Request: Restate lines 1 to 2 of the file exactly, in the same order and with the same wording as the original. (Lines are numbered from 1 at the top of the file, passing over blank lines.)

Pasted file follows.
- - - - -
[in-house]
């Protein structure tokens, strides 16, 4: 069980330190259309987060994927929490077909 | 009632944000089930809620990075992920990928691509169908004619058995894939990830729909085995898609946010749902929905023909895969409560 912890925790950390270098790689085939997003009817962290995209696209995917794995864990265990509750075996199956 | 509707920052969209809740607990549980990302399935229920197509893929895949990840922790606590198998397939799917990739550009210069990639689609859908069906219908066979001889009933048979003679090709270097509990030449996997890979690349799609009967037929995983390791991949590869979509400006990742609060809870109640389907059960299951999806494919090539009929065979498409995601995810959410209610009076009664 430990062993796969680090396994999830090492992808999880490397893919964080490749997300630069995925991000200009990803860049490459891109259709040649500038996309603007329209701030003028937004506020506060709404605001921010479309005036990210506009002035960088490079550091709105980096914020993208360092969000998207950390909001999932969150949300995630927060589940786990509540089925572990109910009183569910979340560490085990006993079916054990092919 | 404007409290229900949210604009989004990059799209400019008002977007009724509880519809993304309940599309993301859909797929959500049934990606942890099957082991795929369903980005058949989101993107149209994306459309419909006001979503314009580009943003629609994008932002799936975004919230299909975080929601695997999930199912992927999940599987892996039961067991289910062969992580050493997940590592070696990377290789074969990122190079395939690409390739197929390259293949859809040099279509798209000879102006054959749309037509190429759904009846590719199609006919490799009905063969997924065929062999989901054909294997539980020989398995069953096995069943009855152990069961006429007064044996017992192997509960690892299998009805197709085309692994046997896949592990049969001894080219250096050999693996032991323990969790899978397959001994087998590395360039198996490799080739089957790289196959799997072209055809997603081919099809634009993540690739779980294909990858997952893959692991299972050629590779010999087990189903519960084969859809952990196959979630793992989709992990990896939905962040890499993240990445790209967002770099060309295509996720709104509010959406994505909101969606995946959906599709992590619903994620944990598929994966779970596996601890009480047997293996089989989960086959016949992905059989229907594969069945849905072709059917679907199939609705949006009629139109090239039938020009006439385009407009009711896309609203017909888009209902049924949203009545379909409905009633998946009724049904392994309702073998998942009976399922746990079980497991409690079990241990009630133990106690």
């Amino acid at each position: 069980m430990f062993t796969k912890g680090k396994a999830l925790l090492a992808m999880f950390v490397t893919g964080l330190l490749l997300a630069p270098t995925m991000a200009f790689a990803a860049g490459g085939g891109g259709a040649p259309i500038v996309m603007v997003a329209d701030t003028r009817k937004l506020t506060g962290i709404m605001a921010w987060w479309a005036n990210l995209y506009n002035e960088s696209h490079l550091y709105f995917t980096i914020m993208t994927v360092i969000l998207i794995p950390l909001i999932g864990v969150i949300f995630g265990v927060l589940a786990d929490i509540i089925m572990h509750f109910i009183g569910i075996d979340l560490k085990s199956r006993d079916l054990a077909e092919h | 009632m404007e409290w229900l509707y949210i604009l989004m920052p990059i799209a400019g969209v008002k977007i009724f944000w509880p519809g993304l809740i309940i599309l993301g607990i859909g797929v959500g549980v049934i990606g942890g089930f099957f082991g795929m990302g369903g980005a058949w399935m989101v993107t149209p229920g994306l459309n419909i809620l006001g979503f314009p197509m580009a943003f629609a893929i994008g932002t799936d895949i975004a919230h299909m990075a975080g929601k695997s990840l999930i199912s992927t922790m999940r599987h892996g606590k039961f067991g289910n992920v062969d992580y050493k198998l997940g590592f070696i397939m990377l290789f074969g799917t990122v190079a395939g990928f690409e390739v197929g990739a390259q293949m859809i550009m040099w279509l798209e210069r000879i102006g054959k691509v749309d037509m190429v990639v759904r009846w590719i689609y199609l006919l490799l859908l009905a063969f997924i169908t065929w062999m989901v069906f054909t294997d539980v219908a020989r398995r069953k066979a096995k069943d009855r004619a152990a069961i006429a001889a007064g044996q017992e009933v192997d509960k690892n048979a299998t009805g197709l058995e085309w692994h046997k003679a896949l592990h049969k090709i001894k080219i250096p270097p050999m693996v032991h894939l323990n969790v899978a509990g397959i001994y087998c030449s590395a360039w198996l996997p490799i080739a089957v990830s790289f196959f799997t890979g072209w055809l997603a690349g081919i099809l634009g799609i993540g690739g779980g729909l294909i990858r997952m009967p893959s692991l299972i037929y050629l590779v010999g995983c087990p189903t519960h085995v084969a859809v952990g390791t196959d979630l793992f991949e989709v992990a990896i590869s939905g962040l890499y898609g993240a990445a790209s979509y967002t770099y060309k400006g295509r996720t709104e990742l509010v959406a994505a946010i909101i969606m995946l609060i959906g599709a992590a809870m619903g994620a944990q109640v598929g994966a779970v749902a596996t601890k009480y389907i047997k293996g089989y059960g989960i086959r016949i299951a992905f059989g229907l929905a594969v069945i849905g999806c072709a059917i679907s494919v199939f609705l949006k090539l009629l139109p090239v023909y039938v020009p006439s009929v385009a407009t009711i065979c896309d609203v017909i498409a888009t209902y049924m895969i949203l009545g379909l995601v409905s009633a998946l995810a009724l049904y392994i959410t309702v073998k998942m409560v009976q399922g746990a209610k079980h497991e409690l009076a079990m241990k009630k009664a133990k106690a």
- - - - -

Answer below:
[in-house]
């Protein structure tokens, strides 16, 4: 069980330190259309987060994927929490077909 | 009632944000089930809620990075992920990928691509169908004619058995894939990830729909085995898609946010749902929905023909895969409560 912890925790950390270098790689085939997003009817962290995209696209995917794995864990265990509750075996199956 | 509707920052969209809740607990549980990302399935229920197509893929895949990840922790606590198998397939799917990739550009210069990639689609859908069906219908066979001889009933048979003679090709270097509990030449996997890979690349799609009967037929995983390791991949590869979509400006990742609060809870109640389907059960299951999806494919090539009929065979498409995601995810959410209610009076009664 430990062993796969680090396994999830090492992808999880490397893919964080490749997300630069995925991000200009990803860049490459891109259709040649500038996309603007329209701030003028937004506020506060709404605001921010479309005036990210506009002035960088490079550091709105980096914020993208360092969000998207950390909001999932969150949300995630927060589940786990509540089925572990109910009183569910979340560490085990006993079916054990092919 | 404007409290229900949210604009989004990059799209400019008002977007009724509880519809993304309940599309993301859909797929959500049934990606942890099957082991795929369903980005058949989101993107149209994306459309419909006001979503314009580009943003629609994008932002799936975004919230299909975080929601695997999930199912992927999940599987892996039961067991289910062969992580050493997940590592070696990377290789074969990122190079395939690409390739197929390259293949859809040099279509798209000879102006054959749309037509190429759904009846590719199609006919490799009905063969997924065929062999989901054909294997539980020989398995069953096995069943009855152990069961006429007064044996017992192997509960690892299998009805197709085309692994046997896949592990049969001894080219250096050999693996032991323990969790899978397959001994087998590395360039198996490799080739089957790289196959799997072209055809997603081919099809634009993540690739779980294909990858997952893959692991299972050629590779010999087990189903519960084969859809952990196959979630793992989709992990990896939905962040890499993240990445790209967002770099060309295509996720709104509010959406994505909101969606995946959906599709992590619903994620944990598929994966779970596996601890009480047997293996089989989960086959016949992905059989229907594969069945849905072709059917679907199939609705949006009629139109090239039938020009006439385009407009009711896309609203017909888009209902049924949203009545379909409905009633998946009724049904392994309702073998998942009976399922746990079980497991409690079990241990009630133990106690």